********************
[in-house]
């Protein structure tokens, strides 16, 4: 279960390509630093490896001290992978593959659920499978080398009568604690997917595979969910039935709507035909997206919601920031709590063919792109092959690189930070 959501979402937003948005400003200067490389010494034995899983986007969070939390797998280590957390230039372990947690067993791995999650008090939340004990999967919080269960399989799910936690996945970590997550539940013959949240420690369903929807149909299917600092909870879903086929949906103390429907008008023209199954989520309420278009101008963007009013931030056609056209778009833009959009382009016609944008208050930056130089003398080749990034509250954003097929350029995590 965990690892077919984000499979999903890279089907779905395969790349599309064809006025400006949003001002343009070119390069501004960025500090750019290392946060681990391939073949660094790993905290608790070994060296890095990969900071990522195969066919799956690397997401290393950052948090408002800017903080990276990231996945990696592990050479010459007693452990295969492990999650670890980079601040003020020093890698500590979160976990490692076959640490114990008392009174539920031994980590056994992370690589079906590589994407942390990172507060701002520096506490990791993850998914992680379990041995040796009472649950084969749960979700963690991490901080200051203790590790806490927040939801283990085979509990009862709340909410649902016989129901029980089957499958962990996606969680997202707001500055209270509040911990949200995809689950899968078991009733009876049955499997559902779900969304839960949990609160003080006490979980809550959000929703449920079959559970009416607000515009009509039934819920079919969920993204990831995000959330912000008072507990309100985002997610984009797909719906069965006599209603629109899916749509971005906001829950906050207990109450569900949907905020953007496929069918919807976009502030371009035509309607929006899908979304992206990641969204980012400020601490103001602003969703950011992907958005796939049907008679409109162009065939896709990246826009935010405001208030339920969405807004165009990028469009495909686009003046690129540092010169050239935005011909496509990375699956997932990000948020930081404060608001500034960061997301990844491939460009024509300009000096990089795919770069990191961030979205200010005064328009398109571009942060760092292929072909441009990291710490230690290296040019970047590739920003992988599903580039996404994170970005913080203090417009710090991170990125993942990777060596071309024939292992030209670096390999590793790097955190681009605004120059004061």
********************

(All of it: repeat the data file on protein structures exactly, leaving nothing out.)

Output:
[in-house]
């Protein structure tokens, strides 16, 4: 279960390509630093490896001290992978593959659920499978080398009568604690997917595979969910039935709507035909997206919601920031709590063919792109092959690189930070 959501979402937003948005400003200067490389010494034995899983986007969070939390797998280590957390230039372990947690067993791995999650008090939340004990999967919080269960399989799910936690996945970590997550539940013959949240420690369903929807149909299917600092909870879903086929949906103390429907008008023209199954989520309420278009101008963007009013931030056609056209778009833009959009382009016609944008208050930056130089003398080749990034509250954003097929350029995590 965990690892077919984000499979999903890279089907779905395969790349599309064809006025400006949003001002343009070119390069501004960025500090750019290392946060681990391939073949660094790993905290608790070994060296890095990969900071990522195969066919799956690397997401290393950052948090408002800017903080990276990231996945990696592990050479010459007693452990295969492990999650670890980079601040003020020093890698500590979160976990490692076959640490114990008392009174539920031994980590056994992370690589079906590589994407942390990172507060701002520096506490990791993850998914992680379990041995040796009472649950084969749960979700963690991490901080200051203790590790806490927040939801283990085979509990009862709340909410649902016989129901029980089957499958962990996606969680997202707001500055209270509040911990949200995809689950899968078991009733009876049955499997559902779900969304839960949990609160003080006490979980809550959000929703449920079959559970009416607000515009009509039934819920079919969920993204990831995000959330912000008072507990309100985002997610984009797909719906069965006599209603629109899916749509971005906001829950906050207990109450569900949907905020953007496929069918919807976009502030371009035509309607929006899908979304992206990641969204980012400020601490103001602003969703950011992907958005796939049907008679409109162009065939896709990246826009935010405001208030339920969405807004165009990028469009495909686009003046690129540092010169050239935005011909496509990375699956997932990000948020930081404060608001500034960061997301990844491939460009024509300009000096990089795919770069990191961030979205200010005064328009398109571009942060760092292929072909441009990291710490230690290296040019970047590739920003992988599903580039996404994170970005913080203090417009710090991170990125993942990777060596071309024939292992030209670096390999590793790097955190681009605004120059004061």